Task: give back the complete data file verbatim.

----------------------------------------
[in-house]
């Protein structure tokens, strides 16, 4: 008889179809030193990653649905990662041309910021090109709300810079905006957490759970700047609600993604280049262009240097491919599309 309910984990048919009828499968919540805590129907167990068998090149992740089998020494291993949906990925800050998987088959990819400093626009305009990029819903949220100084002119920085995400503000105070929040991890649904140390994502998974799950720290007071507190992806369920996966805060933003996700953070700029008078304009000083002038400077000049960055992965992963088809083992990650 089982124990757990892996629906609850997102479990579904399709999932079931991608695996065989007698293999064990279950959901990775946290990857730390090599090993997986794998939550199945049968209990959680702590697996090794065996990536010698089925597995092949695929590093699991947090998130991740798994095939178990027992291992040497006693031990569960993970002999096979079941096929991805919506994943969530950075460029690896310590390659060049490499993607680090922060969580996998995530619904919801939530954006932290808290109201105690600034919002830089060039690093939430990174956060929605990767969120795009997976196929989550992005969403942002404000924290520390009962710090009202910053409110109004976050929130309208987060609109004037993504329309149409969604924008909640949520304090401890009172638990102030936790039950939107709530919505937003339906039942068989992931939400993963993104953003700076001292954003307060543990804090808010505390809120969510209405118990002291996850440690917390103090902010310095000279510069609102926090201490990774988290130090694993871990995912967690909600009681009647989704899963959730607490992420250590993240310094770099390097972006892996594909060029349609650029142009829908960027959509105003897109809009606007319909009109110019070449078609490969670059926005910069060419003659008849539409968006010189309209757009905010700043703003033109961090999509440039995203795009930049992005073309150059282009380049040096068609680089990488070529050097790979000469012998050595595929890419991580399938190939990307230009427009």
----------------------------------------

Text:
[in-house]
């Protein structure tokens, strides 16, 4: 008889179809030193990653649905990662041309910021090109709300810079905006957490759970700047609600993604280049262009240097491919599309 309910984990048919009828499968919540805590129907167990068998090149992740089998020494291993949906990925800050998987088959990819400093626009305009990029819903949220100084002119920085995400503000105070929040991890649904140390994502998974799950720290007071507190992806369920996966805060933003996700953070700029008078304009000083002038400077000049960055992965992963088809083992990650 089982124990757990892996629906609850997102479990579904399709999932079931991608695996065989007698293999064990279950959901990775946290990857730390090599090993997986794998939550199945049968209990959680702590697996090794065996990536010698089925597995092949695929590093699991947090998130991740798994095939178990027992291992040497006693031990569960993970002999096979079941096929991805919506994943969530950075460029690896310590390659060049490499993607680090922060969580996998995530619904919801939530954006932290808290109201105690600034919002830089060039690093939430990174956060929605990767969120795009997976196929989550992005969403942002404000924290520390009962710090009202910053409110109004976050929130309208987060609109004037993504329309149409969604924008909640949520304090401890009172638990102030936790039950939107709530919505937003339906039942068989992931939400993963993104953003700076001292954003307060543990804090808010505390809120969510209405118990002291996850440690917390103090902010310095000279510069609102926090201490990774988290130090694993871990995912967690909600009681009647989704899963959730607490992420250590993240310094770099390097972006892996594909060029349609650029142009829908960027959509105003897109809009606007319909009109110019070449078609490969670059926005910069060419003659008849539409968006010189309209757009905010700043703003033109961090999509440039995203795009930049992005073309150059282009380049040096068609680089990488070529050097790979000469012998050595595929890419991580399938190939990307230009427009």